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Treaty of Waitangi

The Treaty of Waitangi is New Zealand’s founding document. It takes its name from the place in the Bay of Islands where it was first signed, on 6 February 1840. This day is now a public holiday in New Zealand. The Treaty is an agreement, in Māori and English that was made between the British Crown and about 540 Māori rangatira (chiefs).

Here are details about Ministry resources about the Treaty of Waitangi.

To view the full text of the Treaty, visit Archives NZ and He Tohu websites.

Manatū Taonga - Ministry for Culture and Heritage resources

Commemorating Waitangi Day Fund

Each year, the Ministry offers the Commemorating Waitangi Day Fund which supports events that commemorate the signing of the Treaty of Waitangi, and promote nation and community building. The fund aims to encourage a wider mix of communities to take part in Waitangi Day events. Applications are generally called for during the middle of each year. Local government and community organisations can apply for grants, which in the past have ranged from $200 to $10,000, with the average being $3,000.

Commemorating Waitangi Day Fund

The Treaty of Waitangi on NZHistory

The Treaty of Waitangi section includes material originally published by the State Services Commission's Treaty Information Unit. Material from that website is now combined with other topics on NZHistory to provide a range of features about the Treaty of Waitangi and Waitangi Day.

NZHistory

Te Tiriti - The Treaty of Waitangi on Te Ara – The Encyclopedia of New Zealand

Te Ara's section on the Treaty of Waitangi was written by eminent historian Dame Claudia Orange. It explains how people have come to know more about the treaty, and efforts to honour the treaty and its principles expanded.

Te Ara – The Encyclopedia of New Zealand

Te Taiwhakaea Treaty Settlement Stories (Te Tai) 

The Ministry has embarked on a national project aimed at increasing awareness and deepening understanding of Treaty settlements and their impact. Te Taiwhakaea Treaty Settlement Stories (Te Tai) will be a rich and comprehensive source of new information and provide a platform for expressing the diverse range of these significant events.

Te Tai will connect the people of Aotearoa New Zealand with Treaty settlement stories. A wealth of information will be produced to share this history, including research articles, immersive web stories, full-feature documentaries, oral history interviews and a range of educational materials in both Māori and English.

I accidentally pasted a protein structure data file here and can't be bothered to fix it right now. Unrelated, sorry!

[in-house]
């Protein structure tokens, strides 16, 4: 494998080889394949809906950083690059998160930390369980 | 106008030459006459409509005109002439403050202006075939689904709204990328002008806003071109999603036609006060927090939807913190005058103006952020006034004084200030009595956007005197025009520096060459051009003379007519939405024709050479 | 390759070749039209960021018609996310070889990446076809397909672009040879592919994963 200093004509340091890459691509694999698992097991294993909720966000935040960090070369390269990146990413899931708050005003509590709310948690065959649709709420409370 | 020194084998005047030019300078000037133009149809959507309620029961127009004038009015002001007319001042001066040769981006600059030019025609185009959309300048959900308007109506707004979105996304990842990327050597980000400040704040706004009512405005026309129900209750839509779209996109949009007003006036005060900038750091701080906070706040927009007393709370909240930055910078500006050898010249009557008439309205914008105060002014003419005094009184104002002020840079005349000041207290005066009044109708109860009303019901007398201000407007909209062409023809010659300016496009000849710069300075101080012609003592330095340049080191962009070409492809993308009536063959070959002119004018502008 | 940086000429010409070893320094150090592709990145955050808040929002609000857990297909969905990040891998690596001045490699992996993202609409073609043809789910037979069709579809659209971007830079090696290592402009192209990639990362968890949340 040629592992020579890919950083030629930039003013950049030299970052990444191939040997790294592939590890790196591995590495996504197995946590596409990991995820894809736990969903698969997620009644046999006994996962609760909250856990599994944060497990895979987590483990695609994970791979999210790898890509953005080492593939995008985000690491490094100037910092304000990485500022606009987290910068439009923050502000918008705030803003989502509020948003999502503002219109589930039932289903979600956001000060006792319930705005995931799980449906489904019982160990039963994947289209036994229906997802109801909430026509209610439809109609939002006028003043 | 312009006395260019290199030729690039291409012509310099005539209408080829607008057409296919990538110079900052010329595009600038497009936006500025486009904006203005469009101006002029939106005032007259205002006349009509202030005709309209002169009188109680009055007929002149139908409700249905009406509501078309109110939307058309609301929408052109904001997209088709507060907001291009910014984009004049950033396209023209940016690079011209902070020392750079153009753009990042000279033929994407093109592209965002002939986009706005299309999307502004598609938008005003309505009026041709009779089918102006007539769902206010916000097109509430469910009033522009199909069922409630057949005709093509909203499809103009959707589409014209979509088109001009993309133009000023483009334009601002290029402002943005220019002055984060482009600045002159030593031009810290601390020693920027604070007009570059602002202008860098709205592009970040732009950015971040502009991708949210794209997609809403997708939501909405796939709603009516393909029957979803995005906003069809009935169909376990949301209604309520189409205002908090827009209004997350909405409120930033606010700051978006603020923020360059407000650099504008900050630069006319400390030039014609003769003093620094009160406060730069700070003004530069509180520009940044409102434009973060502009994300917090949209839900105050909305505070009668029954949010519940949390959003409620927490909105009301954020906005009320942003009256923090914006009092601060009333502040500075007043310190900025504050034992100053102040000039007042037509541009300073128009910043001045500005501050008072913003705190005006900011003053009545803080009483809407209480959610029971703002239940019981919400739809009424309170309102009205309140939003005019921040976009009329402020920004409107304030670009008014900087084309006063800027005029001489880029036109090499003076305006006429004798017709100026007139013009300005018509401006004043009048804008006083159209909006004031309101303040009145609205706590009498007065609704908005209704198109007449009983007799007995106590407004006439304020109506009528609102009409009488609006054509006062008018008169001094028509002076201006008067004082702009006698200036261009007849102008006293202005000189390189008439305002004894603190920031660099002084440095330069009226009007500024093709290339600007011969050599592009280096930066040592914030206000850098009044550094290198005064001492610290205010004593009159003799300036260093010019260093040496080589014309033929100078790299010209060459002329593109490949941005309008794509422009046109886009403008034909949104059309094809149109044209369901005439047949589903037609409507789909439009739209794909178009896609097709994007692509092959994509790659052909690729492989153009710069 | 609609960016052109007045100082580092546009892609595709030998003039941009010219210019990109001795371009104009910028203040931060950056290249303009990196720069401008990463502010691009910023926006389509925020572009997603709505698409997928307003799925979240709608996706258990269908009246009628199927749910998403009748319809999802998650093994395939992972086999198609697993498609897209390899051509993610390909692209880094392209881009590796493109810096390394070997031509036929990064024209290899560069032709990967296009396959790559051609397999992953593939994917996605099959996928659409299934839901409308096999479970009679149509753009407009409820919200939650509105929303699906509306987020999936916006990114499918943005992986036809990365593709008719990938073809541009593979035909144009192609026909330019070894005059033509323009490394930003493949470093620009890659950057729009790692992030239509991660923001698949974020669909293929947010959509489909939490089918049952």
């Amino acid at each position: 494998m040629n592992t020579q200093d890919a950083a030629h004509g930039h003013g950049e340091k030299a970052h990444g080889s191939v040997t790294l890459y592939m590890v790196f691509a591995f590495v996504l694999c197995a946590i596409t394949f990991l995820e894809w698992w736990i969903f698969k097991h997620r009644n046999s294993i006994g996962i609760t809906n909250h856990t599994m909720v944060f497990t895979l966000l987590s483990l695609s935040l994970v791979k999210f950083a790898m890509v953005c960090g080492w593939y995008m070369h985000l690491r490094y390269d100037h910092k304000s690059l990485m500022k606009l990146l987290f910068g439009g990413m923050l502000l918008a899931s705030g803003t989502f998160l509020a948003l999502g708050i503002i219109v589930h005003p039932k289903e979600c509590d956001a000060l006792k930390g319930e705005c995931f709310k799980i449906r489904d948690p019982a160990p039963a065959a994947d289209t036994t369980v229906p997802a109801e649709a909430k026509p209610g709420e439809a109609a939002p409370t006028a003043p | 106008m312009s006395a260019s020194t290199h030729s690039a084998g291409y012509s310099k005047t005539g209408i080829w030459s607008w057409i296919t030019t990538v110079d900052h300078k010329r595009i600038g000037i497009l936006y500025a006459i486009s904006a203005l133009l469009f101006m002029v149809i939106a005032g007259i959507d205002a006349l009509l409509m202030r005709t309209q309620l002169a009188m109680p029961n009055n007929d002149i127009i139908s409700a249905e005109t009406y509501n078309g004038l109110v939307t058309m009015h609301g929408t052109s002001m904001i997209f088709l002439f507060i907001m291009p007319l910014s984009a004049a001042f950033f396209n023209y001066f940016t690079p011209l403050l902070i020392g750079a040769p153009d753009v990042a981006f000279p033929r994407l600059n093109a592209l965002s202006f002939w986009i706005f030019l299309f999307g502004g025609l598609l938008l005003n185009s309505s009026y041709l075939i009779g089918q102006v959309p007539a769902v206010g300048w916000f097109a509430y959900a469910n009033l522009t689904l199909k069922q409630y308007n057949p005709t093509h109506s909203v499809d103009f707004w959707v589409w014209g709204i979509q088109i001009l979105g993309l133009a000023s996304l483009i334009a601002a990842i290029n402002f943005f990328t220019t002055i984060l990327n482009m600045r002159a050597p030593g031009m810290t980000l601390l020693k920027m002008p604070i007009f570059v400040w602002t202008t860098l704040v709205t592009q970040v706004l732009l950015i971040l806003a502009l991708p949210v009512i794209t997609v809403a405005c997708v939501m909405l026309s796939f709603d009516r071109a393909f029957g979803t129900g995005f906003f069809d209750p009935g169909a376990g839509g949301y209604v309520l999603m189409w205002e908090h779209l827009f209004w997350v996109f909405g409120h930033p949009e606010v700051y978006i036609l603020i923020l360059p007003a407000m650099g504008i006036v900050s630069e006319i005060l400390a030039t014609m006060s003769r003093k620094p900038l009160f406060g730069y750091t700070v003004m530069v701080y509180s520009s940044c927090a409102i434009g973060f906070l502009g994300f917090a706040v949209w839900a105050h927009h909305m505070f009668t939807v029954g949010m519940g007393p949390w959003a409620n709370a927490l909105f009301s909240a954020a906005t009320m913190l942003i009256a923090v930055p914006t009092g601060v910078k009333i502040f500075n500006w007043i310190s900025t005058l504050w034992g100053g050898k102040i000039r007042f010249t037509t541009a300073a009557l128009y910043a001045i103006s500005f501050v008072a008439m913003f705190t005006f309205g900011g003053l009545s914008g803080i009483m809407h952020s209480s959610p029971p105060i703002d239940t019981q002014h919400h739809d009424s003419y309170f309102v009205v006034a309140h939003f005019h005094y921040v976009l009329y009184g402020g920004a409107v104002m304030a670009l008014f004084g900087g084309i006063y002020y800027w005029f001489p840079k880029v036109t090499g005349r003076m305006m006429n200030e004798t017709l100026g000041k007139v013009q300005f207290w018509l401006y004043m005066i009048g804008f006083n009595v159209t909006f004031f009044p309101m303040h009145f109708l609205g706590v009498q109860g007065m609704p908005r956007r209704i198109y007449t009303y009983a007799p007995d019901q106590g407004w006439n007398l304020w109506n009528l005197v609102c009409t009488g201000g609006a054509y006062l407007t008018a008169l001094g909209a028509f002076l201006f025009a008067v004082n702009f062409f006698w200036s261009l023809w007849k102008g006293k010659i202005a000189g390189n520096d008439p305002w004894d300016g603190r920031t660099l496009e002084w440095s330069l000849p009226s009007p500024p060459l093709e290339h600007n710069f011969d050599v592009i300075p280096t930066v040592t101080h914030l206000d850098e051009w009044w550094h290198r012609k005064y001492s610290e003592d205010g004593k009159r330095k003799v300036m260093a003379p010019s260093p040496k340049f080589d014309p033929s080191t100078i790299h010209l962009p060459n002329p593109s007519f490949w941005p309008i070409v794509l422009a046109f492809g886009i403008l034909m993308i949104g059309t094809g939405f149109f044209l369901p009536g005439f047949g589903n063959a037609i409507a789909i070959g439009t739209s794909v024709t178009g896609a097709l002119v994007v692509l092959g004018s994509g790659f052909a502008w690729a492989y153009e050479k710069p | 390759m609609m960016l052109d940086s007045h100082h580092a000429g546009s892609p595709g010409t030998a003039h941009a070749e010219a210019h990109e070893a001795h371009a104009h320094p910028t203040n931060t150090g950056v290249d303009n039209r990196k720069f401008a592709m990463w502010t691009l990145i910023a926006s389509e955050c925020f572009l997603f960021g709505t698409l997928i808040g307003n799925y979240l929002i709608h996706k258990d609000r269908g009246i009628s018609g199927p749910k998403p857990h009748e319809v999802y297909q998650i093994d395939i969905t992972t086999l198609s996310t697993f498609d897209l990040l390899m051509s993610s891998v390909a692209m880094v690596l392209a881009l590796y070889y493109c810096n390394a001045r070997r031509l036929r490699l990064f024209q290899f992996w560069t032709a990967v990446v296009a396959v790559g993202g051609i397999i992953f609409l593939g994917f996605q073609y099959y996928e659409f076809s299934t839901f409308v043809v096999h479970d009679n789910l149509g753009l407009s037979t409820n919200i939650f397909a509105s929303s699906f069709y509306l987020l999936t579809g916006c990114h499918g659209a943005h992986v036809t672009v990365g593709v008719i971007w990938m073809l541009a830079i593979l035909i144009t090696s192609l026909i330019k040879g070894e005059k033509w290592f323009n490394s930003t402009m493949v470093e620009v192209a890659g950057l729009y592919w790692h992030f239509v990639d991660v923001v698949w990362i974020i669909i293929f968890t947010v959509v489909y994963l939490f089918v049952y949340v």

Te Taiwhakaea: Treaty Settlement Stories (Te Tai)

Ngā Tohu – Treaty Signatories

In 1840 more than 500 rangatira (chiefs) signed the Treaty of Waitangi, New Zealand’s founding document, which was an agreement between Māori and the British Crown.

When complete, Ngā Tohu – Treaty Signatories will include biographical information on every signatory of the Treaty of Waitangi that can be identified. Some of those who signed are well-known, while about others we know almost nothing, other than that they signed the treaty.

We are keen to expand the information about signatories of Ngā Tohu over time. So if you have further information about any of the signatories, especially those about whom we have little information, please get in touch by either leaving a comment on a biography page, or by emailing webqueries@mch.govt.nz

Ngā tohu – Treaty signatories 

Where can I obtain booklets, CDs and posters about the Treaty?

A series of booklets about the Treaty and a children’s book, The tree house Treaty, were published by the State Services Commission, along with an educational CD-Rom and posters. Unfortunately these are now out of print and are no longer available.

Below are links to pdfs of the booklets, which you are free to use:

Other online resources and Treaty posters are listed on our website.

Related external resources

Treaty Times 30

Treaty Times 30 is an initiative by the New Zealand Society of Translators and Interpreters (NZSTI) to translate New Zealand’s founding document into 30 different languages.

2016 marked the Society’s 30th anniversary. To celebrate this milestone, over 100 translators, reviewers and organisers contributed their work to translate the English and the official modern English translation of Māori versions of the Treaty of Waitangi, showcasing best practice in the industry.

You can download a PDF copy of the NZSTI's Treaty Times 30 here.

He Tohu

He Tohu is a permanent exhibition of three constitutional documents that shape Aotearoa New Zealand located at the National Library of New Zealand.  It features:

  • 1835 He Whakaputanga o te Rangatiratanga o Nu Tireni – Declaration of Independence of the United Tribes of New Zealand
  • 1840 Te Tiriti o Waitangi – Treaty of Waitangi
  • 1893 Women’s Suffrage Petition – Te Petihana Whakamana Pōti Wahine

Visit He Tohu's website for more details.

Archives New Zealand  – Treaty of Waitangi/Te Tiriti o Waitangi

This section of the Archives New Zealand website allows you to view the nine Treaty sheets online and download high resolution images.

Archives New Zealand website

Te Papa - Waitangi Day resource

A free downloadable activity book to help kids understand the significance of Waitangi Day. Learn through maps, flags, word puzzles, drawing, and colouring in. Perfect for primary-aged children.

Download Te Papa's activity book here.


Updated on 15th February 2019